At a time when the role of journalism is especially critical, the former executive editor of the Washington Post writes about his nearly fifty years at the newspaper and the importance of getting at the truth.
In 1964, as a twenty-two-year-old Ohio State graduate with working-class Cleveland roots and a family to support, Len Downie landed an internship with the Washington Post
. He would become a pioneering investigative reporter, news editor, foreign correspondent, and managing editor, before succeeding the legendary Ben Bradlee as executive editor.
Downie's leadership style differed from Bradlee's, but he played an equally important role over more than four decades in making the Post one of the world's leading news organizations. He was one of the editors on the historic Watergate story and drove coverage of the impeachment of President Bill Clinton. He wrestled with the Unabomber's threat to kill more people unless the Post published a rambling 30,000-word manifesto and he published important national security stories in defiance of presidents and top officials. He managed the Post's ascendency to the pinnacle of influence, circulation, and profitability, producing prizewinning investigative reporting with deep impact on American life, before the digital transformation of news media threatened the Post's future.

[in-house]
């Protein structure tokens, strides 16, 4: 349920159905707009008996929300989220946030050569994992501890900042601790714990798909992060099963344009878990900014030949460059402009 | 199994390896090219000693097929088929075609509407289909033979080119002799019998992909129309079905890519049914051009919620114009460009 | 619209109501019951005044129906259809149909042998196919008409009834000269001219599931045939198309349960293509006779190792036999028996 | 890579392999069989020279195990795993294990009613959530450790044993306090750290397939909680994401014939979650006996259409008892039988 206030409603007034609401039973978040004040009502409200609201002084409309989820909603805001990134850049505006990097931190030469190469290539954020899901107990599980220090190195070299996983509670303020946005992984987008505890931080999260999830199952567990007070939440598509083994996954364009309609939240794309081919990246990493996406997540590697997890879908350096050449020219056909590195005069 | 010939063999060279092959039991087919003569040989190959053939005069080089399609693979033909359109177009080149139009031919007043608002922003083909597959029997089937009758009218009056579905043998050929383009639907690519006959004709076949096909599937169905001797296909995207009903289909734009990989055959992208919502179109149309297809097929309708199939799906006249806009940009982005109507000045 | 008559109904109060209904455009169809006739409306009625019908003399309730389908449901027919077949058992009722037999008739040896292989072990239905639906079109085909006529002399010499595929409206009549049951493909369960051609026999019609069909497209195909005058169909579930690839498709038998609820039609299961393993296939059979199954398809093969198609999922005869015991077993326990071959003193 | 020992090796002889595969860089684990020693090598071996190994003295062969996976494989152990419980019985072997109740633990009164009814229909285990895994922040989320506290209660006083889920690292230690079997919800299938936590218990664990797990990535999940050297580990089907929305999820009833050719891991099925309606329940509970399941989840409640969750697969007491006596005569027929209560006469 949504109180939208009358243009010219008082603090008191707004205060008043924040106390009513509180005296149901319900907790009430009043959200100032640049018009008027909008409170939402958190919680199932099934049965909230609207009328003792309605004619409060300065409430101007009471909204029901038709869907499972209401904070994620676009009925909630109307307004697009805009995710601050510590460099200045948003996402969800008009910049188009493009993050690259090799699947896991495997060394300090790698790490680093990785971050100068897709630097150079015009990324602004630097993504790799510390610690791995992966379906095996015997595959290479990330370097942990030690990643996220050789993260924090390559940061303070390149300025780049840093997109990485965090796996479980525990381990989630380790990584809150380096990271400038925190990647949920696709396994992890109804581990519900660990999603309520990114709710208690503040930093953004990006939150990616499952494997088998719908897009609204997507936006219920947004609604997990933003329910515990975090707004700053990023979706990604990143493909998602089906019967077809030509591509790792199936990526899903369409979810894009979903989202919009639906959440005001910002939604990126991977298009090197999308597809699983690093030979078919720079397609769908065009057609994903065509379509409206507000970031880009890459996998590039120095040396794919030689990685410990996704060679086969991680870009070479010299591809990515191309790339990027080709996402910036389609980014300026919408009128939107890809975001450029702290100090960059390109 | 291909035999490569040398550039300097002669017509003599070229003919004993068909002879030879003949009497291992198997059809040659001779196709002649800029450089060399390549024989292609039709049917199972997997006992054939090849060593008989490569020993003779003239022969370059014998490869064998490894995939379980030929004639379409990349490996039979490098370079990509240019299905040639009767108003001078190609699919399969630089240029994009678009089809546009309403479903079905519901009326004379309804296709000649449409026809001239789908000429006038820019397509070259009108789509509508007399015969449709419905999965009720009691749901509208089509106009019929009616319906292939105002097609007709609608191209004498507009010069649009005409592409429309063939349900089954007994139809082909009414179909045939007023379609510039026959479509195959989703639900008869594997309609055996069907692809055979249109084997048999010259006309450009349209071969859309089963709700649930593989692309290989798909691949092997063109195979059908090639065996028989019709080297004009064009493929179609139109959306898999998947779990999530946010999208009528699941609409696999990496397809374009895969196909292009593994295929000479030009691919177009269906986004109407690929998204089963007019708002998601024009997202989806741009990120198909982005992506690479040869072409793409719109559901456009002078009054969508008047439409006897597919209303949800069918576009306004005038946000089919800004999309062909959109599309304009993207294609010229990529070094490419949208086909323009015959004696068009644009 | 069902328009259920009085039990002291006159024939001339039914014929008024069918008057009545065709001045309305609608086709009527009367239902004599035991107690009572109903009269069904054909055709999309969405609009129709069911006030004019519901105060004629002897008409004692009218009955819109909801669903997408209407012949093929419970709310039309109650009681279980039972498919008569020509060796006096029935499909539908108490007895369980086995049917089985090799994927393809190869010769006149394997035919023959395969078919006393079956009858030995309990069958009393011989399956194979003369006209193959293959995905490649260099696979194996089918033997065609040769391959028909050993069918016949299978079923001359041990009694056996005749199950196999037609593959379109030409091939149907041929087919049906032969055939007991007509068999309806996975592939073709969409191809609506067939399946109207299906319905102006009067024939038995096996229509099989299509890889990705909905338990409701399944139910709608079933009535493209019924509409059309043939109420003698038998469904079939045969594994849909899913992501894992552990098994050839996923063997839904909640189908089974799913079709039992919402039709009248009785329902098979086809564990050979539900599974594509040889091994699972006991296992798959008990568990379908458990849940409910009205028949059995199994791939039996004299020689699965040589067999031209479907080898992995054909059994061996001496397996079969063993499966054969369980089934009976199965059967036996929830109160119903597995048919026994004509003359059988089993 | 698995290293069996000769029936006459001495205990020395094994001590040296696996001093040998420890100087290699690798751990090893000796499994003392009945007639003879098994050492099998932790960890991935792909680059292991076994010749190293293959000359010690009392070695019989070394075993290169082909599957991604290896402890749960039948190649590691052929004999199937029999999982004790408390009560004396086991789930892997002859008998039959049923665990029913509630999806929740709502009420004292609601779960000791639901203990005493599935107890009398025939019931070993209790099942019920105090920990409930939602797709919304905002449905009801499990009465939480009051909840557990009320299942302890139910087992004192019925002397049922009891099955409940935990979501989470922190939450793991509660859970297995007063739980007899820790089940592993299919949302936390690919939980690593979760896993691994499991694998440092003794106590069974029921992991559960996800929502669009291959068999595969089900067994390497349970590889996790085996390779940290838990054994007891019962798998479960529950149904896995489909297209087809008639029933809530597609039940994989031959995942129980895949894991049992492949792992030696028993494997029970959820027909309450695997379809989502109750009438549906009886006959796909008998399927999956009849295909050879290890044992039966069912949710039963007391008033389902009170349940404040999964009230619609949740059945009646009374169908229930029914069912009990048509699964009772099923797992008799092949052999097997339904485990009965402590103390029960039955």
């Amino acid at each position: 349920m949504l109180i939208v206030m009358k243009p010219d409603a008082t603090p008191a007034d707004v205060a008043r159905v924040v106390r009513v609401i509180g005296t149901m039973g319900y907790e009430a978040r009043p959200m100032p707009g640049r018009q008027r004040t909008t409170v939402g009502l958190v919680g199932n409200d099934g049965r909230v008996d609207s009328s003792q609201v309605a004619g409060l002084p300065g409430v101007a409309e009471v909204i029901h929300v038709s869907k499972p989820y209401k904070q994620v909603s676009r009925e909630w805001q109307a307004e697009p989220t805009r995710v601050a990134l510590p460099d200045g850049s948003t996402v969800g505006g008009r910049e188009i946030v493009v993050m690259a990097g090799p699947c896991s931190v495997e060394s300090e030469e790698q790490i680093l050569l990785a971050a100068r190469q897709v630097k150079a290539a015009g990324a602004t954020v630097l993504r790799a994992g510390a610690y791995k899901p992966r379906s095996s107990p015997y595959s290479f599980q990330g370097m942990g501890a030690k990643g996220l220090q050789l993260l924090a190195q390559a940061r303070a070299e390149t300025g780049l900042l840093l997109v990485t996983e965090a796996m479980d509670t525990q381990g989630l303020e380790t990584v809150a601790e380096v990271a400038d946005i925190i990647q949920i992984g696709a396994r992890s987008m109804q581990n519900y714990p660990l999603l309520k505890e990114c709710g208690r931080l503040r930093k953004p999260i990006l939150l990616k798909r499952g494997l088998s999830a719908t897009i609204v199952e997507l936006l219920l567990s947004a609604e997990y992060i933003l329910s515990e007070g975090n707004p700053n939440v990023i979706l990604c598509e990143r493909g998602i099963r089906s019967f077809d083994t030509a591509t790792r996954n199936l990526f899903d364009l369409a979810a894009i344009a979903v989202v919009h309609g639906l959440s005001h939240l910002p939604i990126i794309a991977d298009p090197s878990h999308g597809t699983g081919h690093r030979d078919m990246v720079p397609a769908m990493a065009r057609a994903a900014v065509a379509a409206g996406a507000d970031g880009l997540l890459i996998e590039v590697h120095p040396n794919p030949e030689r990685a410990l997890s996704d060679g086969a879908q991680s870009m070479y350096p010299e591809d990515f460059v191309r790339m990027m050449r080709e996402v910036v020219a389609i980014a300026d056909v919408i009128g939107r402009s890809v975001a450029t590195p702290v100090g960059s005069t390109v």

At a dangerous time, when health and economic crises and partisanship are challenging the news media, Downie's judgment, fairness, and commitment to truth will inspire anyone who wants to know how journalism, at its best, works.